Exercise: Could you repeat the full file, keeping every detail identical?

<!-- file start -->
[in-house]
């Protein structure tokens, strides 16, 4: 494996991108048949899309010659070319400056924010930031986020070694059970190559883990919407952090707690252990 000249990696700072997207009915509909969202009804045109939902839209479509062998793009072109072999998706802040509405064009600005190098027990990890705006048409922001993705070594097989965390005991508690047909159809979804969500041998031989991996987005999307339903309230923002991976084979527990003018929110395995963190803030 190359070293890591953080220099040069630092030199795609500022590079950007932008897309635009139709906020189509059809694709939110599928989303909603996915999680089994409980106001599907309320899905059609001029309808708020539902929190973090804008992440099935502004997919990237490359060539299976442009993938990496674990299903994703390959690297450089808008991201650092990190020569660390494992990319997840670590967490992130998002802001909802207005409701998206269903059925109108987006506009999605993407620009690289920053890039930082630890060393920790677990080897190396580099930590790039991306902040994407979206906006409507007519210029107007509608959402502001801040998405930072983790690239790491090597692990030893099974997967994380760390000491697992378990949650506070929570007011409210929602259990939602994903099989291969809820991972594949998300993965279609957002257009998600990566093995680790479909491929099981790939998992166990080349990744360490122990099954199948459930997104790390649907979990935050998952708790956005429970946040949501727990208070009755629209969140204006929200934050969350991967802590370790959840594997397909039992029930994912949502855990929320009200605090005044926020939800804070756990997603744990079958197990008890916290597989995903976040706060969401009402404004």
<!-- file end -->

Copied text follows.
[in-house]
């Protein structure tokens, strides 16, 4: 494996991108048949899309010659070319400056924010930031986020070694059970190559883990919407952090707690252990 000249990696700072997207009915509909969202009804045109939902839209479509062998793009072109072999998706802040509405064009600005190098027990990890705006048409922001993705070594097989965390005991508690047909159809979804969500041998031989991996987005999307339903309230923002991976084979527990003018929110395995963190803030 190359070293890591953080220099040069630092030199795609500022590079950007932008897309635009139709906020189509059809694709939110599928989303909603996915999680089994409980106001599907309320899905059609001029309808708020539902929190973090804008992440099935502004997919990237490359060539299976442009993938990496674990299903994703390959690297450089808008991201650092990190020569660390494992990319997840670590967490992130998002802001909802207005409701998206269903059925109108987006506009999605993407620009690289920053890039930082630890060393920790677990080897190396580099930590790039991306902040994407979206906006409507007519210029107007509608959402502001801040998405930072983790690239790491090597692990030893099974997967994380760390000491697992378990949650506070929570007011409210929602259990939602994903099989291969809820991972594949998300993965279609957002257009998600990566093995680790479909491929099981790939998992166990080349990744360490122990099954199948459930997104790390649907979990935050998952708790956005429970946040949501727990208070009755629209969140204006929200934050969350991967802590370790959840594997397909039992029930994912949502855990929320009200605090005044926020939800804070756990997603744990079958197990008890916290597989995903976040706060969401009402404004």